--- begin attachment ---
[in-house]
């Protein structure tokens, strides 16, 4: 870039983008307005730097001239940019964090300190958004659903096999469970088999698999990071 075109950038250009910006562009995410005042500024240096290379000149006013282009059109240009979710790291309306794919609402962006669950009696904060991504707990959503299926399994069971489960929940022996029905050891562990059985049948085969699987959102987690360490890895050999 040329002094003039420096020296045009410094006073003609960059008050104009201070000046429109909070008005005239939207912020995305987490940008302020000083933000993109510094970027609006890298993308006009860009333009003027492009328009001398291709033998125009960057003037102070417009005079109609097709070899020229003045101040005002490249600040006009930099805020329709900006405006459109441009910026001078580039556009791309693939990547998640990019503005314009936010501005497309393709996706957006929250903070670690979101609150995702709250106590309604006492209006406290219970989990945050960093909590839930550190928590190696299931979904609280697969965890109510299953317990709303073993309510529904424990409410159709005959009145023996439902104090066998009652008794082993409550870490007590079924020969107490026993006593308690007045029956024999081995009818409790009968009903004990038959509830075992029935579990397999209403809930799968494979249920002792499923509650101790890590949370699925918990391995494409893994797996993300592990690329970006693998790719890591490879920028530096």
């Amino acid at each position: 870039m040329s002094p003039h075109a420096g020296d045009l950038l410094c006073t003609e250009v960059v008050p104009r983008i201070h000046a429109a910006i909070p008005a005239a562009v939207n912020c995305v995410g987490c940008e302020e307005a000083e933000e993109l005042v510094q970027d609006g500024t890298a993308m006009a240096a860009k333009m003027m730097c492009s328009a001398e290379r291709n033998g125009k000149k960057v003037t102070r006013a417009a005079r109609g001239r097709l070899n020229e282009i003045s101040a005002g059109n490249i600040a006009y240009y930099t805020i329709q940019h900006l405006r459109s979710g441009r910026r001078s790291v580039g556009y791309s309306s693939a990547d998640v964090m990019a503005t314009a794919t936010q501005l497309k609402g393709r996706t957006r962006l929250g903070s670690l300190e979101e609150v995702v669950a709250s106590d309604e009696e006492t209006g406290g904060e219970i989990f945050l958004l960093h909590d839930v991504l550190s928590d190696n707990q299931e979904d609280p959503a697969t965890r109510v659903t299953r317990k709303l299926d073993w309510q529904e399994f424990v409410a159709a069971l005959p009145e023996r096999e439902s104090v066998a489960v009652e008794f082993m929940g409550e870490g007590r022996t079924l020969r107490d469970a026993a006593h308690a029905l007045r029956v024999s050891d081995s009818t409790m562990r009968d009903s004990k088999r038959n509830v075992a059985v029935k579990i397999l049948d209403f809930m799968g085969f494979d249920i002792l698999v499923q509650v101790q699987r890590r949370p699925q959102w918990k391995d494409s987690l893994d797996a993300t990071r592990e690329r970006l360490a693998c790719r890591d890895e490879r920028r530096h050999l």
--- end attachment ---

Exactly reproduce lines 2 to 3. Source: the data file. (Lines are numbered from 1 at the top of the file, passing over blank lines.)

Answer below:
């Protein structure tokens, strides 16, 4: 870039983008307005730097001239940019964090300190958004659903096999469970088999698999990071 075109950038250009910006562009995410005042500024240096290379000149006013282009059109240009979710790291309306794919609402962006669950009696904060991504707990959503299926399994069971489960929940022996029905050891562990059985049948085969699987959102987690360490890895050999 040329002094003039420096020296045009410094006073003609960059008050104009201070000046429109909070008005005239939207912020995305987490940008302020000083933000993109510094970027609006890298993308006009860009333009003027492009328009001398291709033998125009960057003037102070417009005079109609097709070899020229003045101040005002490249600040006009930099805020329709900006405006459109441009910026001078580039556009791309693939990547998640990019503005314009936010501005497309393709996706957006929250903070670690979101609150995702709250106590309604006492209006406290219970989990945050960093909590839930550190928590190696299931979904609280697969965890109510299953317990709303073993309510529904424990409410159709005959009145023996439902104090066998009652008794082993409550870490007590079924020969107490026993006593308690007045029956024999081995009818409790009968009903004990038959509830075992029935579990397999209403809930799968494979249920002792499923509650101790890590949370699925918990391995494409893994797996993300592990690329970006693998790719890591490879920028530096």
């Amino acid at each position: 870039m040329s002094p003039h075109a420096g020296d045009l950038l410094c006073t003609e250009v960059v008050p104009r983008i201070h000046a429109a910006i909070p008005a005239a562009v939207n912020c995305v995410g987490c940008e302020e307005a000083e933000e993109l005042v510094q970027d609006g500024t890298a993308m006009a240096a860009k333009m003027m730097c492009s328009a001398e290379r291709n033998g125009k000149k960057v003037t102070r006013a417009a005079r109609g001239r097709l070899n020229e282009i003045s101040a005002g059109n490249i600040a006009y240009y930099t805020i329709q940019h900006l405006r459109s979710g441009r910026r001078s790291v580039g556009y791309s309306s693939a990547d998640v964090m990019a503005t314009a794919t936010q501005l497309k609402g393709r996706t957006r962006l929250g903070s670690l300190e979101e609150v995702v669950a709250s106590d309604e009696e006492t209006g406290g904060e219970i989990f945050l958004l960093h909590d839930v991504l550190s928590d190696n707990q299931e979904d609280p959503a697969t965890r109510v659903t299953r317990k709303l299926d073993w309510q529904e399994f424990v409410a159709a069971l005959p009145e023996r096999e439902s104090v066998a489960v009652e008794f082993m929940g409550e870490g007590r022996t079924l020969r107490d469970a026993a006593h308690a029905l007045r029956v024999s050891d081995s009818t409790m562990r009968d009903s004990k088999r038959n509830v075992a059985v029935k579990i397999l049948d209403f809930m799968g085969f494979d249920i002792l698999v499923q509650v101790q699987r890590r949370p699925q959102w918990k391995d494409s987690l893994d797996a993300t990071r592990e690329r970006l360490a693998c790719r890591d890895e490879r920028r530096h050999l």